Other women may have been equally surprised by the realisation that menopause symptoms now amount to a “disability” – in the eyes of the law, at least. Even if, like me, you haven’t yet reached that time of life, the implications of a landmark employment case that started yesterday are clear: by virtue of their biology, all women are born with an essential fault or impairment – one that can, moving forward, prevent us from doing our jobs.
Even in America, the most legalistic land of all, there has never been a case like the one being brought against Leicester City Council by 52-year-old Maria Rooney. In what is also a legal first in Britain, the social worker is suing her former employer for allegedly ignoring her ill health and discriminating against her because of the menopausal symptoms she was suffering from – symptoms so severe together with stress and anxiety – she was forced to take periods of extended sick leave from her role in 2017 and 2018.
Supported by the Equality and Human Rights Commission (EHRC), Rooney will this week claim that the harassment, victimisation and unfavourable treatment she was allegedly subjected to while going through “the change” were unlawful. This comes after judges at a preliminary hearing ruled for the first time in Britain that those symptoms meant she was disabled.
On Sunday night the EHRC’s chairman, Baroness Falkner, stated that “menopause symptoms can significantly affect someone’s ability to work,” adding: “Employers have a responsibility to support employees going through the menopause – it is to their benefit to do so, and the benefit of the wider workforce. Every employer should take note of this hearing.”
All of this is true. Thanks to the hard work of menopause campaigners and high-profile women across the world – from Michelle Obama and Gwyneth Paltrow to Mariella Frostrup and Lorraine Kelly – speaking out about its symptoms, anxiety, sleeplessness, forgetfulness, headaches, palpitations, headaches and more, I find it hard to imagine that there is a man or woman out there who remains oblivious to the adverse issues prompted by hormonal changes in midlife.
Certainly, anyone still using the word “taboo” around the menopause now either needs to look up the meaning of the word or crawl out from the rock they’ve been living under for the past five years. This month is officially ‘Menopause Awareness Month’. We’ve got ‘World Menopause Awareness Day’ coming up on the 18th, specialists available on the NHS, helplines and a variety of menopausal medication, books, supplements and skincare ranges on offer. This “conversation” is being had.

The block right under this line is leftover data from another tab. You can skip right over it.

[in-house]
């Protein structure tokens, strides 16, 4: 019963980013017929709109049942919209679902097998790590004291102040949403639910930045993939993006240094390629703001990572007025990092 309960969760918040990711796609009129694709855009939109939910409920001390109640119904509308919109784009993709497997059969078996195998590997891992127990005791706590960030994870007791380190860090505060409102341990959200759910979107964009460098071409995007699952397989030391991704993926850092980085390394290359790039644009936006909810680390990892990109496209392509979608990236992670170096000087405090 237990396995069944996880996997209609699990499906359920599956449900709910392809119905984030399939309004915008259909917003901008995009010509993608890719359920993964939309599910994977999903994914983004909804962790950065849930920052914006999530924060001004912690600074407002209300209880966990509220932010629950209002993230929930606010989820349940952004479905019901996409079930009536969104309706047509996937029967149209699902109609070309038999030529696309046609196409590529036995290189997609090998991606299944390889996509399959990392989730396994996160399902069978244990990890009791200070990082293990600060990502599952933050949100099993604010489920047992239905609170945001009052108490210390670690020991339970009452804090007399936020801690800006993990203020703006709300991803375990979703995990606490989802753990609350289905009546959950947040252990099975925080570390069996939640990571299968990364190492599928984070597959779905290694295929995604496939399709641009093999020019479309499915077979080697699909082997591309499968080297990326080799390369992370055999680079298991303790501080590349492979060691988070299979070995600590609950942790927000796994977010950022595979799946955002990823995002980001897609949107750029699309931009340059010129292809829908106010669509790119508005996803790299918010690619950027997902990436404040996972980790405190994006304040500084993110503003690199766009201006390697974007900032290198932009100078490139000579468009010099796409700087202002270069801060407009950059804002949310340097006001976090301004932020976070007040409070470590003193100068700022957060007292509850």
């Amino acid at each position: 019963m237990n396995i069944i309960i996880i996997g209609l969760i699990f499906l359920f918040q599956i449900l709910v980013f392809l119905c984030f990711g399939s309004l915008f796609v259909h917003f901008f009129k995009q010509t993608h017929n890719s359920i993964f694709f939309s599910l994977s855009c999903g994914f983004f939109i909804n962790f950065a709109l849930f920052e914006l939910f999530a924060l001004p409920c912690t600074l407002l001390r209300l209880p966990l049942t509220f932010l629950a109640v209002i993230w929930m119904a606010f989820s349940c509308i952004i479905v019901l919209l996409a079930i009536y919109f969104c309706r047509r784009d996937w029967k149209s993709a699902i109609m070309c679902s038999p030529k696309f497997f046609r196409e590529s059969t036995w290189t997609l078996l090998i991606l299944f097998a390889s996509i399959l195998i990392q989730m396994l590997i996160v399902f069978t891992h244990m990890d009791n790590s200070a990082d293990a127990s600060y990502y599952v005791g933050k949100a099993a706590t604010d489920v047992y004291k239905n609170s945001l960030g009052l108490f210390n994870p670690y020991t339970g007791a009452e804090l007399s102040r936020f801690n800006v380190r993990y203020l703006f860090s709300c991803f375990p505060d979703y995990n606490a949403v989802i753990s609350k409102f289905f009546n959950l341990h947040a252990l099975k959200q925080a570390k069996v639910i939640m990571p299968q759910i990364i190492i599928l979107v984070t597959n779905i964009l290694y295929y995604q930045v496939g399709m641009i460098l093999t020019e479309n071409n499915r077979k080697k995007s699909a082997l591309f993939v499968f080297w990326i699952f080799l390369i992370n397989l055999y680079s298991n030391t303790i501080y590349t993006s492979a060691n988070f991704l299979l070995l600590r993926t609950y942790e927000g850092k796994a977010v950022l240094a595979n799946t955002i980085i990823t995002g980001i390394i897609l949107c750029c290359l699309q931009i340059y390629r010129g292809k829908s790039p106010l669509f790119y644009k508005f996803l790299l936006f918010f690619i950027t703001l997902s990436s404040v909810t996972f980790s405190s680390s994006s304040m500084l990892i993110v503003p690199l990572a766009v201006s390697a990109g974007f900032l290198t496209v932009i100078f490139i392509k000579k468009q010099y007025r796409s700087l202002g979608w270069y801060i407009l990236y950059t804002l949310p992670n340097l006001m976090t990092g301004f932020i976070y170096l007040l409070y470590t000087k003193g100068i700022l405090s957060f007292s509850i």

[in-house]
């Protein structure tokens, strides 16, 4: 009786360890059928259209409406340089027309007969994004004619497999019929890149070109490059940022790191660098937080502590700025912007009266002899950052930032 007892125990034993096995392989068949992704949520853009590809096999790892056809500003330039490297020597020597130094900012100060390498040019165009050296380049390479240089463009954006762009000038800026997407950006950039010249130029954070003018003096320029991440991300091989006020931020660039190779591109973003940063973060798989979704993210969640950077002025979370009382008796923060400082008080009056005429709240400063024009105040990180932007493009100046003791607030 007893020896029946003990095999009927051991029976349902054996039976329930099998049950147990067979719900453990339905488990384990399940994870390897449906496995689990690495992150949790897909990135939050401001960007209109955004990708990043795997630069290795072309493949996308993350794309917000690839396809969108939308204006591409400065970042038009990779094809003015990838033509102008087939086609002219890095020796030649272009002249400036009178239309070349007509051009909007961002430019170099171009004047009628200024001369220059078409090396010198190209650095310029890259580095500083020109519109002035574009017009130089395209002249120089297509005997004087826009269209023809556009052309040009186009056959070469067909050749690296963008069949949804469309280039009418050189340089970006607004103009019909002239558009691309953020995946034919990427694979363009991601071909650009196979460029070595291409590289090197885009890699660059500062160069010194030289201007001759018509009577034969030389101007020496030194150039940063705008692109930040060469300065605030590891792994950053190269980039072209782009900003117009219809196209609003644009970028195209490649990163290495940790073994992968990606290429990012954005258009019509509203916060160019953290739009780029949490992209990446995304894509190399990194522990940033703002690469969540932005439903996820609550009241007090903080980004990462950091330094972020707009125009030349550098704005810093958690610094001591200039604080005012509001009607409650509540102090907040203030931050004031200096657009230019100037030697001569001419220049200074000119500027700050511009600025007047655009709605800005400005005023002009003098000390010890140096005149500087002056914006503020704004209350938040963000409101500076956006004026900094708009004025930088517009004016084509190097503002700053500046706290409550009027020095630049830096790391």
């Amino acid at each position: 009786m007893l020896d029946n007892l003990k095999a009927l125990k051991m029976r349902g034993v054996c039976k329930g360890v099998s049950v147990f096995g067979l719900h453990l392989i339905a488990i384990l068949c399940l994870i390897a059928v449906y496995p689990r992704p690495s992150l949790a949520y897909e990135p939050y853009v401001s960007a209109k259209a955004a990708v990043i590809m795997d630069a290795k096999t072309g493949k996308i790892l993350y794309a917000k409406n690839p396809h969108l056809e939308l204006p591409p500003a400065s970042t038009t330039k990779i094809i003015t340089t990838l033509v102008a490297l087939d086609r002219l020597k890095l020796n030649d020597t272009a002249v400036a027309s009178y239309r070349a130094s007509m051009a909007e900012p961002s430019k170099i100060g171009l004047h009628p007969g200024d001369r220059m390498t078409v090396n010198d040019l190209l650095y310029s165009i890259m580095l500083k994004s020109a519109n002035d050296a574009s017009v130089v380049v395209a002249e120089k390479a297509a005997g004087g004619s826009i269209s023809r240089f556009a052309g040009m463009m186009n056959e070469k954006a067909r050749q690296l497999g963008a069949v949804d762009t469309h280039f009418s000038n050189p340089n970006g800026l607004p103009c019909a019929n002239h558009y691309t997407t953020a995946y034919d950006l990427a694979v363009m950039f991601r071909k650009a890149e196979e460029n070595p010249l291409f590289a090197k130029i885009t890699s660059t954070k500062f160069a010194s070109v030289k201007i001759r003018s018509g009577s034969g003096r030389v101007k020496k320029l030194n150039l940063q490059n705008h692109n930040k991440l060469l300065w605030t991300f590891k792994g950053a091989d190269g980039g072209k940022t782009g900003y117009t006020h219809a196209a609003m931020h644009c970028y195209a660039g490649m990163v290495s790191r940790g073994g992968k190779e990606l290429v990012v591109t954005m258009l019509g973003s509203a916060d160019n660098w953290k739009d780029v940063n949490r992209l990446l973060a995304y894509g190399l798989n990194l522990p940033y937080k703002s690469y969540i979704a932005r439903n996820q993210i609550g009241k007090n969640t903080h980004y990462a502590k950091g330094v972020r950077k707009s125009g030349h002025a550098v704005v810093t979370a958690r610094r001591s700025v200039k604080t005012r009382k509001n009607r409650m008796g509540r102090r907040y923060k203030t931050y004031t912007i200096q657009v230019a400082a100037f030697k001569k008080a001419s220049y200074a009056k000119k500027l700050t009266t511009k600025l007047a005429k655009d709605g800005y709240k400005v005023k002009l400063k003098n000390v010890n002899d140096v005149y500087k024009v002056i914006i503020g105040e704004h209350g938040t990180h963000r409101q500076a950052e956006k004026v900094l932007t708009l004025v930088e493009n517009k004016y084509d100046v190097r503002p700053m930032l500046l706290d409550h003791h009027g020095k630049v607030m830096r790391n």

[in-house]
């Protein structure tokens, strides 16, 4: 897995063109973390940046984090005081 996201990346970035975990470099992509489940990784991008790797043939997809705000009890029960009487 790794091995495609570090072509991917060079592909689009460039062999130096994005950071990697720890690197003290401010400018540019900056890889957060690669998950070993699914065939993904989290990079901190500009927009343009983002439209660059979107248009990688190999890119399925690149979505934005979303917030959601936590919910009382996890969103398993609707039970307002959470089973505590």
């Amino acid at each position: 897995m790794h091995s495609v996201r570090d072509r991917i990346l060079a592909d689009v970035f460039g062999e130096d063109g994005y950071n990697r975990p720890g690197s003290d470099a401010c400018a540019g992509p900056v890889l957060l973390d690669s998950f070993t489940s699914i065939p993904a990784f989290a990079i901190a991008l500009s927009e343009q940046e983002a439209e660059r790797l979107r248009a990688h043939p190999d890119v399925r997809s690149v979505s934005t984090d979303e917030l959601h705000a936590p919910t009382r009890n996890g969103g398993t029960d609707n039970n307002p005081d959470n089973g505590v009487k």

That doesn’t mean that employers are being as supportive or progressive as they should be, however, and if Rooney was indeed discriminated against on health grounds, Leicester City Council should be held to account.
We’re all aware that economic inactivity in the 50-64-year-old demographic has risen sharply since the pandemic, with far more older women than men now out of the workforce, so that is just one reason why, as Baroness Falkner points out, companies should be doing all they can to help employees going through the menopause. But a disability?
Besides being an affront to those affected by lifelong disabilities, that one word risks undoing so much good work. Used in the wrong context, it risks taking us back decades, being abused by cynical opportunists, fuelling a victimhood epidemic that benefits no one and creating a greater stigma around women in the workforce. If the narrative catches on, it could even raise the glass ceiling women are close to breaking through in so many industries.
Think about how much smaller that word could make the working woman’s window for success. There we are, desperately trying to get back on the ladder after having had children, only to have a perceived inbuilt impediment waiting for us 15 or 20 years down the line. And that’s being generous, because according to the Equality Act, perimenopause could also be counted as a disability.
Yes, any woman severely impacted by the menopause deserves compassion, understanding and the usual legal protections given to those suffering from health issues of any kind, and yes, the law loves its labels and loopholes, not many of which translate into real life, but this one could so easily be used against us. If you’re still not convinced, just ask any menopausal woman how she would feel if a male boss or colleague branded her disabled? That’s a whole new tribunal, right there.